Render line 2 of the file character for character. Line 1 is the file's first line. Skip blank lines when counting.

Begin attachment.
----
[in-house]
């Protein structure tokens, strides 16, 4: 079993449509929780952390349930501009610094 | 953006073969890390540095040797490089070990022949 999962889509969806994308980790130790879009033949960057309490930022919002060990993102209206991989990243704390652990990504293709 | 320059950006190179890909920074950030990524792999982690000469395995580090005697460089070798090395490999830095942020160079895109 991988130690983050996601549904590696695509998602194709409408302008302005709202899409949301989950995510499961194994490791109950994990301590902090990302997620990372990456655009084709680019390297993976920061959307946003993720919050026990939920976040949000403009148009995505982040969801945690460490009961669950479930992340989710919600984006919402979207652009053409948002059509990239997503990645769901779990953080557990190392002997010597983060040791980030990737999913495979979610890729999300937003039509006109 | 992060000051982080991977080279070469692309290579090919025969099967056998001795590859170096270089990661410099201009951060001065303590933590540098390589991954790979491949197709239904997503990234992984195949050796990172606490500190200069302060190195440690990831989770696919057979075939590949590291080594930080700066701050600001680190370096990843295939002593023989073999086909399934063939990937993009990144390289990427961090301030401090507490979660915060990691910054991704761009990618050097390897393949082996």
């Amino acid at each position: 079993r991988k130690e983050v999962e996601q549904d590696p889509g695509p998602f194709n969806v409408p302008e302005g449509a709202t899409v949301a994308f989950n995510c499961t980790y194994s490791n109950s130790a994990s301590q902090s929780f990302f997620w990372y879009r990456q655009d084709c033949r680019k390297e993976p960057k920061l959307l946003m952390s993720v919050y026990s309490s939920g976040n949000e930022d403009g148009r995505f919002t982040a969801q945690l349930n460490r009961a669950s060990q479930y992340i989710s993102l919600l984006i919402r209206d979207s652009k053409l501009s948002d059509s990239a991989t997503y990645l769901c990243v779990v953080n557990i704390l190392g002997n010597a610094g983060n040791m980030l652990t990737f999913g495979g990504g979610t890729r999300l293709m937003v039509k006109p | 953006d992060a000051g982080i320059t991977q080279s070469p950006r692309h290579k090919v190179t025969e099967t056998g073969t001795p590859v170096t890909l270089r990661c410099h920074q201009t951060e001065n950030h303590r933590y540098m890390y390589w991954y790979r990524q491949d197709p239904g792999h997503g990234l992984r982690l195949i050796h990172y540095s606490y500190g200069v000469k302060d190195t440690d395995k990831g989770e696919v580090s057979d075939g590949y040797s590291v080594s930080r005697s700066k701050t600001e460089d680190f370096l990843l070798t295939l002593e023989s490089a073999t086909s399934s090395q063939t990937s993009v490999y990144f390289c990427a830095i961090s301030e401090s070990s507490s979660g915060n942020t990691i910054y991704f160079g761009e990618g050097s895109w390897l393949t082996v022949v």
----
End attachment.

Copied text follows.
């Protein structure tokens, strides 16, 4: 079993449509929780952390349930501009610094 | 953006073969890390540095040797490089070990022949 999962889509969806994308980790130790879009033949960057309490930022919002060990993102209206991989990243704390652990990504293709 | 320059950006190179890909920074950030990524792999982690000469395995580090005697460089070798090395490999830095942020160079895109 991988130690983050996601549904590696695509998602194709409408302008302005709202899409949301989950995510499961194994490791109950994990301590902090990302997620990372990456655009084709680019390297993976920061959307946003993720919050026990939920976040949000403009148009995505982040969801945690460490009961669950479930992340989710919600984006919402979207652009053409948002059509990239997503990645769901779990953080557990190392002997010597983060040791980030990737999913495979979610890729999300937003039509006109 | 992060000051982080991977080279070469692309290579090919025969099967056998001795590859170096270089990661410099201009951060001065303590933590540098390589991954790979491949197709239904997503990234992984195949050796990172606490500190200069302060190195440690990831989770696919057979075939590949590291080594930080700066701050600001680190370096990843295939002593023989073999086909399934063939990937993009990144390289990427961090301030401090507490979660915060990691910054991704761009990618050097390897393949082996």